Steel Diver's origins as a DS technology demo that's grown to become a wholly new game provides the simplest explanation for the resulting final product: a handful of different minigames that feel underdeveloped. While most people have focused on its "look through a periscope, spin yourself around, and find enemies to fire torpedoes at" mode, there's also a more-than-an-action-game-but-not-quite-a-simulation sidescroller, and a turn-based board game mode. Steel Diver does actually contain a campaign, and the premise behind said campaign features the typical hallmarks of a vehicular side-scrolling action title: it takes place in the year "19XX" and after a "power-hungry rogue nation" has done some dastardly deeds, you assume control of a "secret submarine fleet, chosen from the best and brightest of the world's navies," known as the Steel Divers. During the seven mission campaign (of which only five are initially available to play; more on that in a bit), the Steel Divers undertake missions such as securing an important port, finding a secret route, or taking on an enemy battleship. While it sounds like serious submarine warfare, occasional lighthearted and fantastical moments pop-up -- you'll take on a giant nautilus, or shoot a column to cause a giant statue to roll down and smash an enemy submarine.
Steel Diver, one of Nintendo's three first party launch titles, is one of those games that, for better or worse, completely takes you off guard. It's certainly not the big gun any of us thought the Big N would be bringing to the table come 3DS launch time (which is noticeably lacking in mustachioed plumbers or Hylian heroes), but could this wild card still be worth its $40 price tag? The answer is complicated. The key to getting the most out of Steel Diver is having a full understanding of what you're getting into. It is essentially a submarine simulation game that plays a lot like an action puzzler, with a turn-based strategy multi-player mode and a first-person shooter periscope mini-game. The main game, Mission Mode, puts you in the shoes of a Steel Diver, a member of a secret submarine fleet comprised of the best of the best. The missions put you behind the wheel of one of three submarines, each with different pros and cons such as maneuverability or torpedo selection. All seven missions you complete in this mode have an objective attached, such as to find your way into an enemy base, but this is mostly a thin backdrop for the actual gameplay, and serves no other purpose.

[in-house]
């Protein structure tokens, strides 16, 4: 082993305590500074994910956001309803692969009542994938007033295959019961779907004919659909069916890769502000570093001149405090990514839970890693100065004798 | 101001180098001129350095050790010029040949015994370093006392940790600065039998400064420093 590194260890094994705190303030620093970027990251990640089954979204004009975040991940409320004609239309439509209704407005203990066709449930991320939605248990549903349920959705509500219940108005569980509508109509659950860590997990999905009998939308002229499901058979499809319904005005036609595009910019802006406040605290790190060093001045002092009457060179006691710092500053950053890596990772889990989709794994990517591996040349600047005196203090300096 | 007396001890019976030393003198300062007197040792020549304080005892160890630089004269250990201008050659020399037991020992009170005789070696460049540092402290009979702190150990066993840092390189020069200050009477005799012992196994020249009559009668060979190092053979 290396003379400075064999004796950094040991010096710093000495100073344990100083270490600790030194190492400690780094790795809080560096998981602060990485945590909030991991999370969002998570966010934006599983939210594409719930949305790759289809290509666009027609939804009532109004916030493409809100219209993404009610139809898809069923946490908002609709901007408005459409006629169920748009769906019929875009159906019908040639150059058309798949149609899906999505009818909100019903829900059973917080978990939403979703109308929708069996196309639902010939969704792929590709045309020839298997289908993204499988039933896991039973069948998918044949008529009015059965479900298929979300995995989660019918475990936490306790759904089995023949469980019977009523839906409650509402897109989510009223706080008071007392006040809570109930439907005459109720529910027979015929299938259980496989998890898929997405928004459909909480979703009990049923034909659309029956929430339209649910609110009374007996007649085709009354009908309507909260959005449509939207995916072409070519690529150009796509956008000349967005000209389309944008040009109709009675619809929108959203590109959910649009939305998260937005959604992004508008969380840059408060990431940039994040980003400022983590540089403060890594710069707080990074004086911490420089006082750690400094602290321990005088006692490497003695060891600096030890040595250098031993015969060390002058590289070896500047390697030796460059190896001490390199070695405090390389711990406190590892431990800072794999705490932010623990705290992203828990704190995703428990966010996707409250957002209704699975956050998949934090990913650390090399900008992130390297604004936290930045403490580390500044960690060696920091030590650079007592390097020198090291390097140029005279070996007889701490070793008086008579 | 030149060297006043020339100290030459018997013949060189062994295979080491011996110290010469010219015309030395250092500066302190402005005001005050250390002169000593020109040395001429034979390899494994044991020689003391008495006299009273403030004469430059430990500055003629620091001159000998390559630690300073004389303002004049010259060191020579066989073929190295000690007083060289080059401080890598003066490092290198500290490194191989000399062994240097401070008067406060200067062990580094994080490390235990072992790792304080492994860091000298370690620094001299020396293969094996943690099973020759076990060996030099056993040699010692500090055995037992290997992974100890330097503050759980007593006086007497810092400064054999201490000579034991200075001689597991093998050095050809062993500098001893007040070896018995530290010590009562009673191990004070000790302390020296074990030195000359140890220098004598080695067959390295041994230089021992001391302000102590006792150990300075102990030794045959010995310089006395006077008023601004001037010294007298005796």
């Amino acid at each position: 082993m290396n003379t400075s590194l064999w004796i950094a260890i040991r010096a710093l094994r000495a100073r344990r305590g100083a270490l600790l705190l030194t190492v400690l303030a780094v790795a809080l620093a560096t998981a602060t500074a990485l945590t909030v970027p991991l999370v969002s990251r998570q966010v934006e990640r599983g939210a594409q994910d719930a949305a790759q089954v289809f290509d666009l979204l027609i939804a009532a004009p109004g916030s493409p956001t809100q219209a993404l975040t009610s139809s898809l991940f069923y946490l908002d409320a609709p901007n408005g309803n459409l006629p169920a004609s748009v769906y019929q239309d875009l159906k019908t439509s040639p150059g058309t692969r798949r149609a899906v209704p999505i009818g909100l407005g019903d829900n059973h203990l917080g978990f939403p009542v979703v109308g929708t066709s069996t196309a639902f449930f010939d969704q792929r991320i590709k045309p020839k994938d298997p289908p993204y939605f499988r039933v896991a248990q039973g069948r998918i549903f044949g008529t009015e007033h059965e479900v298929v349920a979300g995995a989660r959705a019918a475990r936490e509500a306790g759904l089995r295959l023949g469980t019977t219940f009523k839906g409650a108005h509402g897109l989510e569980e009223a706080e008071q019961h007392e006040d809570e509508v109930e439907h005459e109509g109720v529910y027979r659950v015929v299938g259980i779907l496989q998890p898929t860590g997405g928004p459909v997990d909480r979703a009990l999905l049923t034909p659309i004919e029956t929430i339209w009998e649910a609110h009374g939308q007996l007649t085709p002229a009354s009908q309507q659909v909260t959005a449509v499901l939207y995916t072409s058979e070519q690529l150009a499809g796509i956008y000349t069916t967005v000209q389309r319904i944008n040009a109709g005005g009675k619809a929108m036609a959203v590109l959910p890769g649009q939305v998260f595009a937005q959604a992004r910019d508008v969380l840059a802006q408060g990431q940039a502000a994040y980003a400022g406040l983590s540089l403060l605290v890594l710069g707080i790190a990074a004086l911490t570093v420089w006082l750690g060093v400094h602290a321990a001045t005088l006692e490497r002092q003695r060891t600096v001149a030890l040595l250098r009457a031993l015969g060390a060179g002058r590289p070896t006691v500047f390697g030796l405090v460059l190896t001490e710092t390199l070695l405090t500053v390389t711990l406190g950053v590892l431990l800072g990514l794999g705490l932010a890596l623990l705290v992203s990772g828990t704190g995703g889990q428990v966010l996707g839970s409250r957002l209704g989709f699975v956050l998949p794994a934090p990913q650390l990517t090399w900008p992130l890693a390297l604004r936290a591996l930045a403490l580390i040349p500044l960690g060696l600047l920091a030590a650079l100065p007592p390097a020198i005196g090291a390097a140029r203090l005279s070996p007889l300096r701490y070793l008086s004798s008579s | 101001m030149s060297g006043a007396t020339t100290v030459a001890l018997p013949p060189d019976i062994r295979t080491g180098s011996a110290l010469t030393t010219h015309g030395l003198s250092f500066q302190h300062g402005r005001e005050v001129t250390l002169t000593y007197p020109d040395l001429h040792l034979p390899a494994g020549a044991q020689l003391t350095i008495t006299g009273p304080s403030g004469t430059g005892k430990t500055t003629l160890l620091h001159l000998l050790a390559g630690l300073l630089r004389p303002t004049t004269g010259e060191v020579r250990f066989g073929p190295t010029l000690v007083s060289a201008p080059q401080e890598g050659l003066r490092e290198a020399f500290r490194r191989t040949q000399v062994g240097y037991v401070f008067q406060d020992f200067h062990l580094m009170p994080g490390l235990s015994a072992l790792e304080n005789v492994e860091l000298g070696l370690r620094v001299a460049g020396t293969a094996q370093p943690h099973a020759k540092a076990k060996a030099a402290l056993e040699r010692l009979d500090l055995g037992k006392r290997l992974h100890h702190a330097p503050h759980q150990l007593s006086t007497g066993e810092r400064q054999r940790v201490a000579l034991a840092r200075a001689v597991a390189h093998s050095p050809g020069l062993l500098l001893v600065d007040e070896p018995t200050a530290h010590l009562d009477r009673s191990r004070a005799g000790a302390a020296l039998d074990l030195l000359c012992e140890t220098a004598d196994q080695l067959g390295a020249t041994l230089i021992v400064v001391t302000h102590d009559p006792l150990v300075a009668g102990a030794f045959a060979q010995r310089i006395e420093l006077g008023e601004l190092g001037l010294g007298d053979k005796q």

Cinematic classics like Das Boot and The Hunt for Red October have painted a pretty intense (and somewhat bleak) picture of submarine piloting. Thankfully, Nintendo's upcoming Steel Diver shows off a lighter side to commanding submersible vehicles. We were able to try a playable demo at the 3DS New York press event that let us sample some of the game's modes. Who's Making It: Nintendo's EAD development studio is developing the game, which many will likely remember started life as a tech demo on the original Nintendo DS back when it was first shown off. Anyone worried that the tech demo is just being dumped on the DS with some bells and whistles can rest easy, because the EAD team has fleshed out the simple mechanics in the demo and expanded on them in a number of ways that play to the 3DS's strengths. What It Looks Like: The demo we tried featured two modes that each had a distinct visual style to them. Mission mode used a traditional side-scrolling view that leaned heavily on subtle visual effects, such as light diffusing through water, to craft a clean, detailed look that's easy on the eyes.
|Steel Diver||$4.95||See it|
|Steel Diver (Nintendo 3DS)||$10||See it|
|Steel Diver™ for Nintendo 3DS™||$14.99||See it|
|Steel Diver 3DS||$14.99||See it|
|Steel Diver - Nintendo 3DS||$26.86||See it|
|Steel Diver [Japan Import]||$63.53||See it|